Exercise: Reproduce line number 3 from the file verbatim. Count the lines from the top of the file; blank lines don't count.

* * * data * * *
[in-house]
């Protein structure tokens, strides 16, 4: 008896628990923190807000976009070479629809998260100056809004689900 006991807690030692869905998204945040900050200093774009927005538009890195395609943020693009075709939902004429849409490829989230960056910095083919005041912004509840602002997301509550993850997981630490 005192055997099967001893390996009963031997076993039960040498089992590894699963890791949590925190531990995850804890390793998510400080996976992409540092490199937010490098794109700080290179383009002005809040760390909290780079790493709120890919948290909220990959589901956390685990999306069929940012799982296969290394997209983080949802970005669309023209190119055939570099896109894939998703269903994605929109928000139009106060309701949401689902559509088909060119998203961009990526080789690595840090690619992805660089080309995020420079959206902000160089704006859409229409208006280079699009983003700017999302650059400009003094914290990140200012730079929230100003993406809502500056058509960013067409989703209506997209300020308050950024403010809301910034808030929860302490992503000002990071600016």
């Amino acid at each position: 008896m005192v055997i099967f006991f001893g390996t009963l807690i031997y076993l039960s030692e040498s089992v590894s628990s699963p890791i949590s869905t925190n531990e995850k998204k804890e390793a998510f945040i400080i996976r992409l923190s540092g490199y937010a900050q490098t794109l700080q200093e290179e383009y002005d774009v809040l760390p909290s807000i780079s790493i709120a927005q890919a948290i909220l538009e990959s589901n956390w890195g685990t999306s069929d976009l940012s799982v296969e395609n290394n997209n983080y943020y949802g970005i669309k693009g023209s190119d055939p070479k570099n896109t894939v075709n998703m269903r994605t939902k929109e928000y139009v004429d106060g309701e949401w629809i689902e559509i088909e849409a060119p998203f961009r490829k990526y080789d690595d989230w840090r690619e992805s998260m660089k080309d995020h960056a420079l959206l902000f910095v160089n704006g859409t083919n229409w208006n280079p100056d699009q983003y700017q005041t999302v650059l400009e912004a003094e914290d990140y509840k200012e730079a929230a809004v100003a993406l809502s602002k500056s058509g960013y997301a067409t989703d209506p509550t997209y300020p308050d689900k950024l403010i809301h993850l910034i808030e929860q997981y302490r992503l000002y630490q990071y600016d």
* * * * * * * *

């Amino acid at each position: 008896m005192v055997i099967f006991f001893g390996t009963l807690i031997y076993l039960s030692e040498s089992v590894s628990s699963p890791i949590s869905t925190n531990e995850k998204k804890e390793a998510f945040i400080i996976r992409l923190s540092g490199y937010a900050q490098t794109l700080q200093e290179e383009y002005d774009v809040l760390p909290s807000i780079s790493i709120a927005q890919a948290i909220l538009e990959s589901n956390w890195g685990t999306s069929d976009l940012s799982v296969e395609n290394n997209n983080y943020y949802g970005i669309k693009g023209s190119d055939p070479k570099n896109t894939v075709n998703m269903r994605t939902k929109e928000y139009v004429d106060g309701e949401w629809i689902e559509i088909e849409a060119p998203f961009r490829k990526y080789d690595d989230w840090r690619e992805s998260m660089k080309d995020h960056a420079l959206l902000f910095v160089n704006g859409t083919n229409w208006n280079p100056d699009q983003y700017q005041t999302v650059l400009e912004a003094e914290d990140y509840k200012e730079a929230a809004v100003a993406l809502s602002k500056s058509g960013y997301a067409t989703d209506p509550t997209y300020p308050d689900k950024l403010i809301h993850l910034i808030e929860q997981y302490r992503l000002y630490q990071y600016d």